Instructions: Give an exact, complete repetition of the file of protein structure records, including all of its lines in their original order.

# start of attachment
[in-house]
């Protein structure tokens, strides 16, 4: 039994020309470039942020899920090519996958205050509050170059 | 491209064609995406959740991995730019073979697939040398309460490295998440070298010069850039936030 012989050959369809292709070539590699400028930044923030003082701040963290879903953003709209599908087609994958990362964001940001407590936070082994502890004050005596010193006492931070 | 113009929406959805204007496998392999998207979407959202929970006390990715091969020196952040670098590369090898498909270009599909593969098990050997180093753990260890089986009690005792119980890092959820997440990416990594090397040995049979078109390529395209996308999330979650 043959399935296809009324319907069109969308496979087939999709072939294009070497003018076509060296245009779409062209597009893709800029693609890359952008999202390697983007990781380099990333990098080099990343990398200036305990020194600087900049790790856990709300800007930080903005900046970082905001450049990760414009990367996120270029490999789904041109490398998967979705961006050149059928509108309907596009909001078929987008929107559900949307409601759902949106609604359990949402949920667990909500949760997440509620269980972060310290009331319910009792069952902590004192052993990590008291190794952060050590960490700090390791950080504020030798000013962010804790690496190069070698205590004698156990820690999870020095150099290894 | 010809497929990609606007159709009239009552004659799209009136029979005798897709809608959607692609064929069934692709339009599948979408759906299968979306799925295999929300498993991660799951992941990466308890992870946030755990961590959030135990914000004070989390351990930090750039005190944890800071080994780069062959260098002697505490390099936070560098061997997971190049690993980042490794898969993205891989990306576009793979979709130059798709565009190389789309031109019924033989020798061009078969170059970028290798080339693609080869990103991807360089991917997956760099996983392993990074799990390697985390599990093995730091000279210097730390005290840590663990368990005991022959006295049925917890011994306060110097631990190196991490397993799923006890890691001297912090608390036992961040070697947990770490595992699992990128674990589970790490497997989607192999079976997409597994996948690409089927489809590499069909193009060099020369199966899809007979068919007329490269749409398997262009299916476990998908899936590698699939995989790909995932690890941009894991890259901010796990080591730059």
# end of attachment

[in-house]
């Protein structure tokens, strides 16, 4: 039994020309470039942020899920090519996958205050509050170059 | 491209064609995406959740991995730019073979697939040398309460490295998440070298010069850039936030 012989050959369809292709070539590699400028930044923030003082701040963290879903953003709209599908087609994958990362964001940001407590936070082994502890004050005596010193006492931070 | 113009929406959805204007496998392999998207979407959202929970006390990715091969020196952040670098590369090898498909270009599909593969098990050997180093753990260890089986009690005792119980890092959820997440990416990594090397040995049979078109390529395209996308999330979650 043959399935296809009324319907069109969308496979087939999709072939294009070497003018076509060296245009779409062209597009893709800029693609890359952008999202390697983007990781380099990333990098080099990343990398200036305990020194600087900049790790856990709300800007930080903005900046970082905001450049990760414009990367996120270029490999789904041109490398998967979705961006050149059928509108309907596009909001078929987008929107559900949307409601759902949106609604359990949402949920667990909500949760997440509620269980972060310290009331319910009792069952902590004192052993990590008291190794952060050590960490700090390791950080504020030798000013962010804790690496190069070698205590004698156990820690999870020095150099290894 | 010809497929990609606007159709009239009552004659799209009136029979005798897709809608959607692609064929069934692709339009599948979408759906299968979306799925295999929300498993991660799951992941990466308890992870946030755990961590959030135990914000004070989390351990930090750039005190944890800071080994780069062959260098002697505490390099936070560098061997997971190049690993980042490794898969993205891989990306576009793979979709130059798709565009190389789309031109019924033989020798061009078969170059970028290798080339693609080869990103991807360089991917997956760099996983392993990074799990390697985390599990093995730091000279210097730390005290840590663990368990005991022959006295049925917890011994306060110097631990190196991490397993799923006890890691001297912090608390036992961040070697947990770490595992699992990128674990589970790490497997989607192999079976997409597994996948690409089927489809590499069909193009060099020369199966899809007979068919007329490269749409398997262009299916476990998908899936590698699939995989790909995932690890941009894991890259901010796990080591730059």